Film · Review

The Death of Louis XIV Review – What it says on the tin

The Death of Louis XIV promises one thing and slowly, agonisingly delivers upon it. The opening credits play over the king of France being pushed around the palace gardens for the final time, after the title card hits we do not spend even a single second outside his quarters. The king remains in his bed for the next two hours as we witness the slow decline of his health and his ultimate demise. His physicians try their very best to help but it’s the 1600s and well meaning shitheels are still shitheels.

Film · Review

My Life as a Courgette Review – Small and perfect

It’s a light film, gentle and composed in a way that leads it to fly through its running time. Don’t mind it though, 66 minutes is the right length for this thing, the quiet confidence it expresses, its insistence in finding the meaning in the small tender moments in these lives is magical, all that would be gone in a longer piece.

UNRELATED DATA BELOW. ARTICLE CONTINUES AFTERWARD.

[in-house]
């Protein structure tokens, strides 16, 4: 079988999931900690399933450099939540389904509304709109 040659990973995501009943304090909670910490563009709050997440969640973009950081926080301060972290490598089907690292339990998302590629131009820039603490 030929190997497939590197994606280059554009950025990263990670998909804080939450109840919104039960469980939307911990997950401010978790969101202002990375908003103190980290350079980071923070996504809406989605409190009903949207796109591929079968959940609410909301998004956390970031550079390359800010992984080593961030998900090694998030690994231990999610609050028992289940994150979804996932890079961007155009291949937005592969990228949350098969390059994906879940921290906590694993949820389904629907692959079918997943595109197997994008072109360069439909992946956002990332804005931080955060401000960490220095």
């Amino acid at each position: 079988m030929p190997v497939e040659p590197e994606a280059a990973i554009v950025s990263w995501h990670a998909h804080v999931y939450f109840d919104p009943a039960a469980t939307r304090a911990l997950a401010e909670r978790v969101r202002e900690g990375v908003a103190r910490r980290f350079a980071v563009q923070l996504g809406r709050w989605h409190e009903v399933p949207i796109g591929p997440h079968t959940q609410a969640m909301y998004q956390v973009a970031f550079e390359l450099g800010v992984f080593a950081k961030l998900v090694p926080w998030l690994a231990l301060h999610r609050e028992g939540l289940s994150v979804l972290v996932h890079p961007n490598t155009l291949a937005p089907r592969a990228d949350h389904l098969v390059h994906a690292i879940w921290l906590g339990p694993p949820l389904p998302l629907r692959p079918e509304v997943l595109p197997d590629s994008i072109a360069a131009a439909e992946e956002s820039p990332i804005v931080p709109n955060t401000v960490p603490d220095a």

Film · Review

The Other Side of Hope Review: Something being said

Damn, why is it that all the Nordic movies are the most determinedly stylish? If it ain’t Juho Kuosmanen buying up Europe’s entire stock of 16mm b/w film for The Happiest Day in the Life of Olli Mäki or Roy Andersson playing with the nature and texture of digital filmmaking in his Living Trilogy then you got Aki Kaurismäki who still lights his films like he’s playing outta the 1960s.